Sunday, July 27, 2014

The Gold Rush | The ALASKAthon

The Gold Rush is the last new-to-me film in the ALASKAthon, which means that my gap year is coming closer. This, I hope, is a good enough excuse for this review being somewhat rushed. There really aren't enough hours in the day, especially when in some of them, you get to see your friends for the last time in a year.

It might interest you that my aversion towards silent films has lessened quite a bit during the last year. From vehemently stating that "I hate silent films" to finding them okay to actually finding myself enjoy them once in a while, I have undergone what some call "a snobformation". Jokes aside, Chaplin delivers another heart-felt and fun comedy on a serious enough topic in this film. He once more shows off his physical skills and talent for physical comedy, while the story - of course - isn't complicated at all. The sets are amazing and the pieces that were actually filmed in real snow are rather impressive too. Sadly, Chaplin outshines most of the other actors, and the girl in particular doesn't get a very important or rememberable role. His "cabin friend" makes for a funny side character though, and he and Chaplin play off each other very well.

I'm happy I watched The Gold Rush, since it makes for an interesting change in the many recent films I watched for this blogathon. It seems that Alaska was never very popular among filmmakers but Chaplin saw its charm already in the dawn of the days of filmmaking. Again, I'm sorry if this review seems rambly and short. There was no other way.


How capturing/ engaging/ interesting is the film? (out of 5 northern lights)

How gorgeous does the film - or the Alaska in it - look? (out of 5x Timothy Treadwell's hair)

How much does the film itself make you want to go to Alaska? (out of 5 sledges)

1925 • USA • English

director Charles Chaplin
author Charles Chaplin
★ Charles Chaplin, Mack Swain, Tom Murray

Saturday, July 19, 2014

Alone in the Wilderness | The ALASKAthon

The wish to just pack up our dearest belongings and burn or leave the rest, to wander off into the wilderness and start a new life without the complications of modern society - I think most of us have felt that wish one or several times in our lives. It's something that I've always associated Alaska with - the goodbye to society, that crazy breed as Eddie Vedder calls it in one of his songs. In the course of history, there have been a number of women and men who succumbed to this wish, which I do not doubt burnt much harder in them than it does in most of us who have not succumbed to it.

Thursday, July 17, 2014

Mystery, Alaska | The ALASKAthon

-Note!- My blind spot entry for this month will be posted on, as was last months (12 Angry Men). I want to get used to and make you get used to my blind spot entries and possible (mini) reviews appearing on that platform. Just wanted to make sure you know.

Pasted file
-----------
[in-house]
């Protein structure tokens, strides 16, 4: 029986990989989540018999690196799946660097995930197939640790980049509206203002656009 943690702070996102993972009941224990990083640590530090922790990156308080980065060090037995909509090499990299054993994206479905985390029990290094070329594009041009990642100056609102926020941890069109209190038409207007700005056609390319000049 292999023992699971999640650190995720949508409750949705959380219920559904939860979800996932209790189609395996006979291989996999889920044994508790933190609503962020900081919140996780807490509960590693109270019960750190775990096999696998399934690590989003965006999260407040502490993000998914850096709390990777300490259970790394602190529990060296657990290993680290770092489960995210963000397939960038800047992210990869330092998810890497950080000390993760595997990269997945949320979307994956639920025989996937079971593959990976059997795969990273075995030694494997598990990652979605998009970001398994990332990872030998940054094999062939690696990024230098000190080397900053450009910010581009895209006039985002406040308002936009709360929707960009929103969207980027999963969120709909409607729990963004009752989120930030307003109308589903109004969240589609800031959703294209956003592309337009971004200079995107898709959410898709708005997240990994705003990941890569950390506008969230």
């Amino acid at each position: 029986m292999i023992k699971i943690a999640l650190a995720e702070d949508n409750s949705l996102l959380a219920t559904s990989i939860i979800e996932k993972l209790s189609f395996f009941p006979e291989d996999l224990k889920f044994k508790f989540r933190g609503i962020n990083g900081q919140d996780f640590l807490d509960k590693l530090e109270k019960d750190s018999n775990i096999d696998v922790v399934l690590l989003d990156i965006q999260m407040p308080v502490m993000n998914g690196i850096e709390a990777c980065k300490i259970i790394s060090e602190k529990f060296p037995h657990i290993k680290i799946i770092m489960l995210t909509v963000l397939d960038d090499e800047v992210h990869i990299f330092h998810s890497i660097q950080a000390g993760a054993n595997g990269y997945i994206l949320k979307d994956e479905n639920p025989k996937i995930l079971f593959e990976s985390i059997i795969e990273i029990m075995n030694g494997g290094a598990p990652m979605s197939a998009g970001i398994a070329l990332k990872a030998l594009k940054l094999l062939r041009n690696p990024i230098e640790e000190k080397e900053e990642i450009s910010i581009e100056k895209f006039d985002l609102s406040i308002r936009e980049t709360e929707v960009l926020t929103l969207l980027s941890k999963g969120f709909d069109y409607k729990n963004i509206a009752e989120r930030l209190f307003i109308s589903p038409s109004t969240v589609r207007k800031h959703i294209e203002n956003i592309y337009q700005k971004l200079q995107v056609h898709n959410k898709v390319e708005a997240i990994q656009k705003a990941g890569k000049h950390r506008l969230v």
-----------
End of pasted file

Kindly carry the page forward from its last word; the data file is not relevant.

Even though it should be the cinephile's highest aim to be able to approach each genre and subgenre without prejudice, we all have our own little preferences when it comes to the films we watch. Last year, I started keeping a diary on what decades I watch most films from and what suffer most of my ignorant teenage - of course I found my viewing habits concentrated on the last 5 or so centuries. With the 2000s and 2010s taking a lead that is much too strong in my eyes. But it's not only that (sub-contious) skirting of old films that dictates my film viewing habits - much more prominently and, I have to admit, self-consciously, I omit war and sports films.

Tuesday, July 15, 2014

30 Days of Night | The ALASKAthon

When the success of the Twilight franchise precipitated a swarm of mediocre, over-eroticized vampire novels and cinematic adaptations of these, the vampire trend was officially a thing. Before that, vampire films had been mainly limited to the horror genre for a long period - as far as my limited knowledge of film history goes. 30 Days of Night was released one year before the first Twilight movie and hence its vampires are ugly brutes that want nothing but to kill and feed. Which is a nice exception from the mass these days...

Set in Barrow, the northernmost town in the US, the film takes place during the 30 days of darkness that the inhabitants of the town experience every year. While the sun never sets, the vampires are free to roam Barrow day and night and leave behind them a trail of destruction. The gorgeous Police officer Eben Oleson (Josh Hartnett) is the first to find out what's going on and along with a few other people he manages to survive the attacks for a long time.

Monday, July 14, 2014

Insomnia | The ALASKAthon

I've decided to finish the left-up work and continue the ALASKAthon as a final installment on this blog. Maybe it's because I cut my toe and am thus excluded from most fun summer activities or maybe it's because I just don't want to leave my blog as a half-baked mess. Better to end things neatly if you really have to end them.